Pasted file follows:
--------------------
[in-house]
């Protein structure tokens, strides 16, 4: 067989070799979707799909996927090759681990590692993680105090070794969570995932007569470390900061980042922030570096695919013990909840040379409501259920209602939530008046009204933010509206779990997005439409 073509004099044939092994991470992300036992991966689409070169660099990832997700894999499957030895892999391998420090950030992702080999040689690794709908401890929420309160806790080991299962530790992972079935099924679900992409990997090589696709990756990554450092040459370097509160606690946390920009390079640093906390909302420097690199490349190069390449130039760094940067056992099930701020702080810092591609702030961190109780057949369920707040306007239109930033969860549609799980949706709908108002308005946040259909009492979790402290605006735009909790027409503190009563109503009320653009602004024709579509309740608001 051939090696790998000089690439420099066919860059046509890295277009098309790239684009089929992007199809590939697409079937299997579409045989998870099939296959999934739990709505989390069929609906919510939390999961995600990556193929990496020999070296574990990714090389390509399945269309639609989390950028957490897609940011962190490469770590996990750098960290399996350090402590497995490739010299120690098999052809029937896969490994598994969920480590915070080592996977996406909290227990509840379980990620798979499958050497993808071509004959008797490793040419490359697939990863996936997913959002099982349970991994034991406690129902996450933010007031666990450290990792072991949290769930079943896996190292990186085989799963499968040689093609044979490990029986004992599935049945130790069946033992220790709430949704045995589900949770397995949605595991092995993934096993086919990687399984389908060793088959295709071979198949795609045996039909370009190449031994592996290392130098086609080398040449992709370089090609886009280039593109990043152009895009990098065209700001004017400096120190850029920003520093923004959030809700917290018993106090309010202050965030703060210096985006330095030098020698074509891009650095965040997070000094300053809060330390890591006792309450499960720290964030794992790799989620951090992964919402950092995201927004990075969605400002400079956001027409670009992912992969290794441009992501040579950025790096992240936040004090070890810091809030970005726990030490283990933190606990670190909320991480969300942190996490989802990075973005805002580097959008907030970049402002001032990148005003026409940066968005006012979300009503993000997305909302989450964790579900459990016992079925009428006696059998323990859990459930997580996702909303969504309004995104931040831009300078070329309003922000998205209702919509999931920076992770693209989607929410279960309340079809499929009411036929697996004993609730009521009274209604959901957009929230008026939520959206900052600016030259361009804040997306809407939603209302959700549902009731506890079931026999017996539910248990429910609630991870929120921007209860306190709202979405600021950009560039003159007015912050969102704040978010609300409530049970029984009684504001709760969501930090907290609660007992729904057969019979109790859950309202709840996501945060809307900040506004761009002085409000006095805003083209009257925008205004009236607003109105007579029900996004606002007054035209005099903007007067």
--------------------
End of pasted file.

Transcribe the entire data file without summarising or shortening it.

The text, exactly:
[in-house]
């Protein structure tokens, strides 16, 4: 067989070799979707799909996927090759681990590692993680105090070794969570995932007569470390900061980042922030570096695919013990909840040379409501259920209602939530008046009204933010509206779990997005439409 073509004099044939092994991470992300036992991966689409070169660099990832997700894999499957030895892999391998420090950030992702080999040689690794709908401890929420309160806790080991299962530790992972079935099924679900992409990997090589696709990756990554450092040459370097509160606690946390920009390079640093906390909302420097690199490349190069390449130039760094940067056992099930701020702080810092591609702030961190109780057949369920707040306007239109930033969860549609799980949706709908108002308005946040259909009492979790402290605006735009909790027409503190009563109503009320653009602004024709579509309740608001 051939090696790998000089690439420099066919860059046509890295277009098309790239684009089929992007199809590939697409079937299997579409045989998870099939296959999934739990709505989390069929609906919510939390999961995600990556193929990496020999070296574990990714090389390509399945269309639609989390950028957490897609940011962190490469770590996990750098960290399996350090402590497995490739010299120690098999052809029937896969490994598994969920480590915070080592996977996406909290227990509840379980990620798979499958050497993808071509004959008797490793040419490359697939990863996936997913959002099982349970991994034991406690129902996450933010007031666990450290990792072991949290769930079943896996190292990186085989799963499968040689093609044979490990029986004992599935049945130790069946033992220790709430949704045995589900949770397995949605595991092995993934096993086919990687399984389908060793088959295709071979198949795609045996039909370009190449031994592996290392130098086609080398040449992709370089090609886009280039593109990043152009895009990098065209700001004017400096120190850029920003520093923004959030809700917290018993106090309010202050965030703060210096985006330095030098020698074509891009650095965040997070000094300053809060330390890591006792309450499960720290964030794992790799989620951090992964919402950092995201927004990075969605400002400079956001027409670009992912992969290794441009992501040579950025790096992240936040004090070890810091809030970005726990030490283990933190606990670190909320991480969300942190996490989802990075973005805002580097959008907030970049402002001032990148005003026409940066968005006012979300009503993000997305909302989450964790579900459990016992079925009428006696059998323990859990459930997580996702909303969504309004995104931040831009300078070329309003922000998205209702919509999931920076992770693209989607929410279960309340079809499929009411036929697996004993609730009521009274209604959901957009929230008026939520959206900052600016030259361009804040997306809407939603209302959700549902009731506890079931026999017996539910248990429910609630991870929120921007209860306190709202979405600021950009560039003159007015912050969102704040978010609300409530049970029984009684504001709760969501930090907290609660007992729904057969019979109790859950309202709840996501945060809307900040506004761009002085409000006095805003083209009257925008205004009236607003109105007579029900996004606002007054035209005099903007007067």